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tract may not have to consider. The deer management objective on WMAs is to manage for long-term maximum sustained yield. Very often the residual herd may be lower than observed on some private lands where higher deer numbers are desired. However, this management style offers the highest harvest potential over time, promotes a balanced sex ratio, and keeps the herd in balance with the habitat, allowing LDWF to meet other species habitat requirements at the same time.

tAble 1. Statewide deer habitat

Habitat Type Bottomland Hardwood NW Pine/ Hardwood Historic Longleaf Coastal Marsh Coastal Prairie

Percent of State Habitat 25% 18% 17% 14% 8% 6% 5% 5% 1% 1% 100%

Total Acres 4,250,000 3,060,000 2,890,000 2,380,000 1,360,000 1,020,000 850,000 850,000 170,000 170,000 17,000,000

DMAP Acres (2006) 589,561 139,964 141,657 182,927 2,187 52,943 62,783 19,661 46,528 867

WMA Acres (2006) 325,410

Productivity High

137,091 Moderate 200,531 127,300 0 161,483 15,515 796 13,307 0 Low Low Low Low Moderate Low High Moderate

Swamp Hardwood SE Pine/ Hardwood Longleaf Flatwoods

Upland Hardwood

Streambottom Hardwood Louisiana

1,239,078 981,433 ChaPteR 1

bottomlAnD hArDWooD
The bottomland hardwood physiographic region is one of the most productive in the state. It includes the Mississippi River and Red River alluvial valleys. Portions of Caddo, Bossier, Red River, Natchitoches, Rapides, Avoyelles, Point Coupee, West Baton Rouge, Concordia, Catahoula, Tensas, Franklin, Madison and East Carroll parishes are included in this physiographic zone. Of the 186 Pope and Young bucks taken in Louisiana, 62 percent have come from the bottomland hardwoods. Of the 64 B&C bucks taken in Louisiana, 48 percent have come from the bottomland hardwoods.

importAnt plAnt speCies
As in other habitats, diversity, quantity and quality are important. A deer browse plant such as a leather flower (Clematis sp.) may be found in 90 percent of the rumens sampled on a managed hunt (S. Durham, pers. obs.). Yet, the volume of forage that such a plant species may provide is likely fairly low because it is not a dominant plant across that landscape. However, this plant obviously is very important because deer are selecting it and eating what is available. It may provide a particular micro-nutrient (vitamin or mineral) that few other plants provide. Further research is needed in this area, and we hope to gain nutritional values for native plants that are currently unknown. TReeS: Nuttal Oak Willow Oak Bitter Pecan Honey Locust Elms Water Oak Overcup Oak Persimmon Sugarberry Sweet Pecan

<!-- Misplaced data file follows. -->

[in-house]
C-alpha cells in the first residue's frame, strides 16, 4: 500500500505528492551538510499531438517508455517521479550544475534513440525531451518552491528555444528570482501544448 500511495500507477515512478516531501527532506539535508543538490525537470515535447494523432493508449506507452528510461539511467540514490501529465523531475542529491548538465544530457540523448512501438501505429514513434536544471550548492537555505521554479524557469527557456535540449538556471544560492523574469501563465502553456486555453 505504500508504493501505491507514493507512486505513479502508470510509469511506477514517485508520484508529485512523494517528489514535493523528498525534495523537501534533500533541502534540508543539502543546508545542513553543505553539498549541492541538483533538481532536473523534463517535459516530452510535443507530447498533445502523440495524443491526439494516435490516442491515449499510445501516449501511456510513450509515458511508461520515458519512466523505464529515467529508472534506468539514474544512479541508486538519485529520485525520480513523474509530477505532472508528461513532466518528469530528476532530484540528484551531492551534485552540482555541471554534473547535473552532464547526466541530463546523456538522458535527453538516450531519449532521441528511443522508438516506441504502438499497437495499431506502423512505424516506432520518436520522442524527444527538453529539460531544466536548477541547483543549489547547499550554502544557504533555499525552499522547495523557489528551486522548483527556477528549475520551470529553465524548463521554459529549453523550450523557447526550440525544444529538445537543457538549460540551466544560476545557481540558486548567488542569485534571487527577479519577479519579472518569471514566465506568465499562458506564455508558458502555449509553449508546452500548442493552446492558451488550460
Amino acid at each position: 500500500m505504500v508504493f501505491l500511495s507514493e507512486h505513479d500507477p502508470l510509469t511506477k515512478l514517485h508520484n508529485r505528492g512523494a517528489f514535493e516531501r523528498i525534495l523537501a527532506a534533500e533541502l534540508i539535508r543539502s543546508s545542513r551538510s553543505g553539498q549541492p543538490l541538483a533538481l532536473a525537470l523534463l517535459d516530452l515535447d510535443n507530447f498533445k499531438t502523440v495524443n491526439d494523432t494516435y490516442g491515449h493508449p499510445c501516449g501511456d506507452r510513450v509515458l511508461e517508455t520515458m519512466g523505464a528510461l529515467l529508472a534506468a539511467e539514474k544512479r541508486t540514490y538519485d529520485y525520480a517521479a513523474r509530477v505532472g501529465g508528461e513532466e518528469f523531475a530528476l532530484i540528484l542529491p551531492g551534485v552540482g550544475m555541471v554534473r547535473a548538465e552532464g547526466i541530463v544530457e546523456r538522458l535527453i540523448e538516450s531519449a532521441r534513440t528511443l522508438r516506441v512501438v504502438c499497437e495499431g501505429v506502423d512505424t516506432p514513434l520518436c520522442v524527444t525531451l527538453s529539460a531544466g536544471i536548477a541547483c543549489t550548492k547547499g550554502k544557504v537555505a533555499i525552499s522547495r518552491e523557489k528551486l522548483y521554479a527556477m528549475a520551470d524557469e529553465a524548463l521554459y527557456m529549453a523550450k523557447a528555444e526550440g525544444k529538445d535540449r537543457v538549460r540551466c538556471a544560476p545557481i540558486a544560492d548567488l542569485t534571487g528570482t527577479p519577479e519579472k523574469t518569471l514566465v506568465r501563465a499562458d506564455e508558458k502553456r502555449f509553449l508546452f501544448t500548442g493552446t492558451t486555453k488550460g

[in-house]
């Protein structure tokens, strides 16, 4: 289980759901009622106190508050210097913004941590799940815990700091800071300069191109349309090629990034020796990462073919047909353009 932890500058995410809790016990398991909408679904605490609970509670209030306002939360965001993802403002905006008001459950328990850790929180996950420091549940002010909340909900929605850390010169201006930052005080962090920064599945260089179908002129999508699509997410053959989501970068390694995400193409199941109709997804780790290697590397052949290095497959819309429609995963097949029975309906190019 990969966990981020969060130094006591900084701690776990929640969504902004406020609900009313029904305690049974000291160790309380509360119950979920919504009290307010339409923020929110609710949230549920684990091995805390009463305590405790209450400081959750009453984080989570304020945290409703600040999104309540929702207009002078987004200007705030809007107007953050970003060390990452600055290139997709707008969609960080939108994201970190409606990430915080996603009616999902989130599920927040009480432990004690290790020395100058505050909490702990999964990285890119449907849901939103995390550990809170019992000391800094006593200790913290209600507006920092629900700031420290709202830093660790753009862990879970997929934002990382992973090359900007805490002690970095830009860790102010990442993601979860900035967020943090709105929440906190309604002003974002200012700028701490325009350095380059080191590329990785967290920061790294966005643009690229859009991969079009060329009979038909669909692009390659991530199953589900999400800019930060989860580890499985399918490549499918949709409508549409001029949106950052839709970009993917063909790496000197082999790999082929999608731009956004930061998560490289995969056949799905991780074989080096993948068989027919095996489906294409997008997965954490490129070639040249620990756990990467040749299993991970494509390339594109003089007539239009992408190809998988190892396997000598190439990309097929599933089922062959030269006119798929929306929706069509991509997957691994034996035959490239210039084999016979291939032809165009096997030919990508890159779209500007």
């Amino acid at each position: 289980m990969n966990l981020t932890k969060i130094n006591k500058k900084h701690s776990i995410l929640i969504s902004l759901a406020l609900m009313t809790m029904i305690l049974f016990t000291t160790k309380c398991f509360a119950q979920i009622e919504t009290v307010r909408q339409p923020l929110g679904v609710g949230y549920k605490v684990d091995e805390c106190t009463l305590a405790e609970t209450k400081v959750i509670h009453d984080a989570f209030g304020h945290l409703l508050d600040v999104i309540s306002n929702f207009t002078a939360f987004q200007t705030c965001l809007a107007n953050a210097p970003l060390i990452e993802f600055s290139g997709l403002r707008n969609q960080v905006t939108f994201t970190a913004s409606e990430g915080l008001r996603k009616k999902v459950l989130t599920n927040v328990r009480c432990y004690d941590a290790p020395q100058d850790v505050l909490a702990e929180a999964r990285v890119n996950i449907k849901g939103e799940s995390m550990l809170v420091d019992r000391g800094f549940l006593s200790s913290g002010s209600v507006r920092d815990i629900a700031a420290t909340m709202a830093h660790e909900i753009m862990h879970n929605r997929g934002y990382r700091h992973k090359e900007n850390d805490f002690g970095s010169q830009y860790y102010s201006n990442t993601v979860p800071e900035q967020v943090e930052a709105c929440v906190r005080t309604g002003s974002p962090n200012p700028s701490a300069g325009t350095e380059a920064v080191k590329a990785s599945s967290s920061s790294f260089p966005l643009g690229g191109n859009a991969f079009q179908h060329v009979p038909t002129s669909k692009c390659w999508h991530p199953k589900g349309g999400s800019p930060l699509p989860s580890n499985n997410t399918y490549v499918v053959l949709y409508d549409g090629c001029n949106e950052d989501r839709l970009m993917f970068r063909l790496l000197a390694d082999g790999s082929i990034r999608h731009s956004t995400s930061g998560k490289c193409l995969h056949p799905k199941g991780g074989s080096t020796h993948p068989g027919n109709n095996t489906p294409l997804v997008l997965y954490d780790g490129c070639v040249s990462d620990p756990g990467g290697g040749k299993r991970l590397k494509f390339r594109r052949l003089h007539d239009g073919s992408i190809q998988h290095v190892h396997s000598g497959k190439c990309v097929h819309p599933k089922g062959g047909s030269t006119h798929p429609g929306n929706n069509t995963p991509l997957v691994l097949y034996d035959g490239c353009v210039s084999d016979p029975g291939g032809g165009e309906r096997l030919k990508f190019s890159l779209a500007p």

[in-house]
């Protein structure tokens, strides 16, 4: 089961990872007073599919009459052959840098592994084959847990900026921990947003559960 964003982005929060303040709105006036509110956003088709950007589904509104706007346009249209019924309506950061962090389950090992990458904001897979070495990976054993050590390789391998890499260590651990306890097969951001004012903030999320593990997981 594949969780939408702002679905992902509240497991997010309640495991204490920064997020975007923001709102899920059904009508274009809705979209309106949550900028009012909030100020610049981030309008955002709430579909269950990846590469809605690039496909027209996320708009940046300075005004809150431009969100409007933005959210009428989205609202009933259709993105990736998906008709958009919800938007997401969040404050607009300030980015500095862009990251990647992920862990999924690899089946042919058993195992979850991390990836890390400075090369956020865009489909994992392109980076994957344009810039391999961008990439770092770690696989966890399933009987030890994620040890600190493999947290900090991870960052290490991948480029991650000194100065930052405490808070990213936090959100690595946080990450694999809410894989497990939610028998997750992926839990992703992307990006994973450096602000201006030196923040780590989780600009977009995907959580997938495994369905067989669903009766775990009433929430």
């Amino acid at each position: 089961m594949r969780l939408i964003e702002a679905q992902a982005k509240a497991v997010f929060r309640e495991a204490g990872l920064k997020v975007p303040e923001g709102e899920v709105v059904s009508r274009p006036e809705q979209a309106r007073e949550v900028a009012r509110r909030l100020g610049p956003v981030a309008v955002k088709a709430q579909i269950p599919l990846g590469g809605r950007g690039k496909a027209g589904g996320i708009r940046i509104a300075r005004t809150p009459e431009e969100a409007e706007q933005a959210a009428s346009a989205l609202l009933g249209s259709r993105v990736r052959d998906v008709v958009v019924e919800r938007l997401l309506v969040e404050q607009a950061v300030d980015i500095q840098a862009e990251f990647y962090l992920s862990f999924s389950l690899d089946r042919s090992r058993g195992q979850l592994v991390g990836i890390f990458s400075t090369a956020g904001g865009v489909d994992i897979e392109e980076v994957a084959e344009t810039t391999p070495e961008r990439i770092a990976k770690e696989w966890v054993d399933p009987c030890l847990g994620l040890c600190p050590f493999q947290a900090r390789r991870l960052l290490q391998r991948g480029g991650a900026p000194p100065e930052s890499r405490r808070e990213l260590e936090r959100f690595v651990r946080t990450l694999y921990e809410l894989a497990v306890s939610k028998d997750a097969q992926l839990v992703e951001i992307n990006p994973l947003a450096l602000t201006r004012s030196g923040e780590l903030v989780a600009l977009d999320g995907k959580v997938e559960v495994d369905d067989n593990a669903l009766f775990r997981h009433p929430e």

logging operation part of an overall forest management plan.

group selection hardwood cut.

SHRuBS/MiDSToRy TReeS: Arrow Wood Hawthorns Deciduous Holly Mulberry Elderberry Swamp Dogwood

WooDy VineS: Smilax spp. Honey Suckle Poison Ivy Vitis spp. FoRBS: Eupatorium spp. Elephant's Foot Sanicle Poke Salad

Rattan Vine Trumpet Creeper Pepper Vine Dewberry Aster spp. Bog Hemp Geum sp.

Bottomland hardwood management could be considered one of the more challenging forested habitats to manage. Prescribed fire is not an option, and chemical herbicides are difficult to use because most of the ones that control invasives and undesirable plants also affect the plants that are to be maintained and regenerated. This means that herbicides often must be applied by hand, creating high labor costs. The moist soils normally associated with bottomland hardwoods are very conducive to growth of invasive species such as Chinese privet and tallow. Frequent or seasonal backwater flooding and poorly drained soils can impede forest management, regeneration and harvest prescriptions. Managing forested habitats for optimal deer production and development requires timber harvest occurring on a regu9

basal spraying method of chemical application to target nondesirable species.

DeeR habitat, ManageMent anD gRoWth & DeVeloPMent tRenDs

breeding activity and Reproductive Characteristics of louisiana White-tails
the rut in generAl